8. Wonderful recommendations. As for me, I’ve always been intrigued by World History and Social Studies. How human interactions came to be and our development as a society. Not only that but Mythology has always been a kind of magical and interesting subject and the more I read of one culture I wanted to read of another, and then another and thus, kept expanding my curiosity. Of course as I grew older I realized they were things that also spiked my interested (ahem, boys and such he he) and well, romance and spice needed to be added to the mix. Besides, Historical Romance takes me to that place where we are no more but we can travel with our minds and imagination. Anywhere in the world.

    • Barbara Monajem

      Hi, Joanna. Totally agreed — mythology is a fascinating subject. I have a book of Norse mythology which I hope to read one day. I’ve read some Native American myths, too. So much to learn, so little time!

  9. I adored The Ramsay Scallop when I read it as a kid, and still do to this day! Glad to see someone else loves it too. TRS, as well as Ann Rinaldi’s historicals, Little House on the Prairie, Caddie Woodlawn, Roll of Thunder, Hear My Cry, and–oddly enough–the Sweet Valley Sagas, fostered my love for historical fiction. I got away from it when I was a teenager (I was heavy into romantic supernatural dramas on TV like Buffy and Roswell), but when I returned to the fold as an adult, it was like reuniting with an old friend. I might not read or write straight historical romance anymore (I’m a romance/women’s hisfic hybrid), but it will always be the backbone of my love affair with literature.

    • Barbara Monajem

      How lovely to find someone else who loved The Ramsay Scallop. 🙂 I have also read Little House on the Prairie, but none of the others you mention — will have a look!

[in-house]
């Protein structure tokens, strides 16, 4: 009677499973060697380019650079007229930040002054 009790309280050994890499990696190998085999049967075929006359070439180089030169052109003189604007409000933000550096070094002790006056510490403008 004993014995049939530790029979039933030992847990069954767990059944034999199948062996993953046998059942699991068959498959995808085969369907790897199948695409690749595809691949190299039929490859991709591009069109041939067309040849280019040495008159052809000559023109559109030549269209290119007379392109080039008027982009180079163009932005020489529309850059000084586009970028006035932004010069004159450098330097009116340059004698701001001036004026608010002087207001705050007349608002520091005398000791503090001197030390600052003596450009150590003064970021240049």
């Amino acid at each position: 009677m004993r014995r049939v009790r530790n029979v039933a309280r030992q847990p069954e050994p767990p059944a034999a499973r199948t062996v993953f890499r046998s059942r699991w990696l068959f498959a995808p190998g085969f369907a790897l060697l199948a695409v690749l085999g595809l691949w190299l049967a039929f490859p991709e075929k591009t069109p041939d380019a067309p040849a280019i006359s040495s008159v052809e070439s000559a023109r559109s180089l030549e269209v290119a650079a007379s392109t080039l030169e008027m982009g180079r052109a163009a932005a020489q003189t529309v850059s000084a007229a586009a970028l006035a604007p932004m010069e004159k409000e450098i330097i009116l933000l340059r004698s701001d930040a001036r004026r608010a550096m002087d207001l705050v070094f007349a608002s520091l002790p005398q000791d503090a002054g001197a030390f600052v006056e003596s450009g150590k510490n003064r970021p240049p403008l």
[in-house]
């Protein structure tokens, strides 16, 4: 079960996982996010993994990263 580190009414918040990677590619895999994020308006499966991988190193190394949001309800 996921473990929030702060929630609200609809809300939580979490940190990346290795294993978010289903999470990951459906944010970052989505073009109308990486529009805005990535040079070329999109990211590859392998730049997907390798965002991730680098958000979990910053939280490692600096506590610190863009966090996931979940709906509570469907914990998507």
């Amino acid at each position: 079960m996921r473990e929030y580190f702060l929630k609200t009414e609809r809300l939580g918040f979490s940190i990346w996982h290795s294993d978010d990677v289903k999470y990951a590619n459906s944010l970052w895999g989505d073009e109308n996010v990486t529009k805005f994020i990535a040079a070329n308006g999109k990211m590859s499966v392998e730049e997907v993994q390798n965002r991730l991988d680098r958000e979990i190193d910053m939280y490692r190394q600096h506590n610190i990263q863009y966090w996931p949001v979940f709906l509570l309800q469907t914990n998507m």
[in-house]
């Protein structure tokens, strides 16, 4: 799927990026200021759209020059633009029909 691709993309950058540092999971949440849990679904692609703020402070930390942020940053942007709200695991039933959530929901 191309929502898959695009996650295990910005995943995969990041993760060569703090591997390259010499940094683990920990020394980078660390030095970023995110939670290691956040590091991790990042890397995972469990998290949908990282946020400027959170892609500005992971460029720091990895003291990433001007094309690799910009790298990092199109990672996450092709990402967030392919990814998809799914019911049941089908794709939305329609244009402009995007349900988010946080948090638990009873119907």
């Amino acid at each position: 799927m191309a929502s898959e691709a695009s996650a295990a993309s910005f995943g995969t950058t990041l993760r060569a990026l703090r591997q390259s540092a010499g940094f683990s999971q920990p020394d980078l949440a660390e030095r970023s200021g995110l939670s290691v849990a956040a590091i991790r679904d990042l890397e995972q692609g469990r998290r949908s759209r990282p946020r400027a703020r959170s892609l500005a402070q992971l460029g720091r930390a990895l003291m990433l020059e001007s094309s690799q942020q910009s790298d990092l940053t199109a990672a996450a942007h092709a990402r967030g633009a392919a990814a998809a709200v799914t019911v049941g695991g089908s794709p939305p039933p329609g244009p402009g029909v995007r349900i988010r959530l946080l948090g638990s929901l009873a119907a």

10. Like Evangeline, I was a big fan of Little House on the Prairie and other historical works as a child (I particularly liked the “If you lived in..” series of books. So informative.) In the past few years, I began to be frustrated with the shrinking representation of African Americans in a positive way in the romance market and began to write historical romance on my own. It may not have a “large” audience, but I want to put some different images out there and I feel that writing these historicals will help me do that.

    • Barbara Monajem

      That’s an awesome ambition, Piper. You’re writing what’s in your heart, and what could be more important than that? Not only that, we all need positive thoughts and images. The more I write, the more I want to make sure I’m saying something positive in every story.

  11. You’re bringing up wonderful memories, Barbara! I enjoyed Little House in the Big Woods and the rest of the series. Both of my sons read Crispin, The Cross of Lead, in school and now enjoy reading other historicals as well. Love that!

    • Barbara Monajem

      Hi, Lana. I haven’t read Crispin, the Cross of Lead — will look it up!

  12. sjmn60

    Barbara, one of my all time favorite children’s historicals was Calico Captive. Don’t remember the name, but I was all of 8 yrs old when I read it, and I still remember it. Had to do with a young girl who was taken captive by, I think it was Huron Indians. They called her ‘Corn Tassel’ because of her hair.
    Very much enjoyed this post. (Màiri Norris)

    • Barbara Monajem

      Hi, Màiri. Calico Captive sounds very familiar… Aha! I was thinking about that very book the other day, remembering that the girl went to Montreal (a place I once lived which is dear to me in many ways), and I couldn’t remember the title. Thanks!!

  13. I also learned history from novels. They were more interesting that my teachers were. I reblogged this at http://www.MaryMarvella.com, also! Thanks!

  14. Great, informative post, Barbara. I don’t have any historical novels to share, but I appreciate the recommendations.

    • Barbara Monajem

      Thanks for stopping by, Josie. I’ll be doing more blogs like this — it’s always fun to share one’s favorite reads. 🙂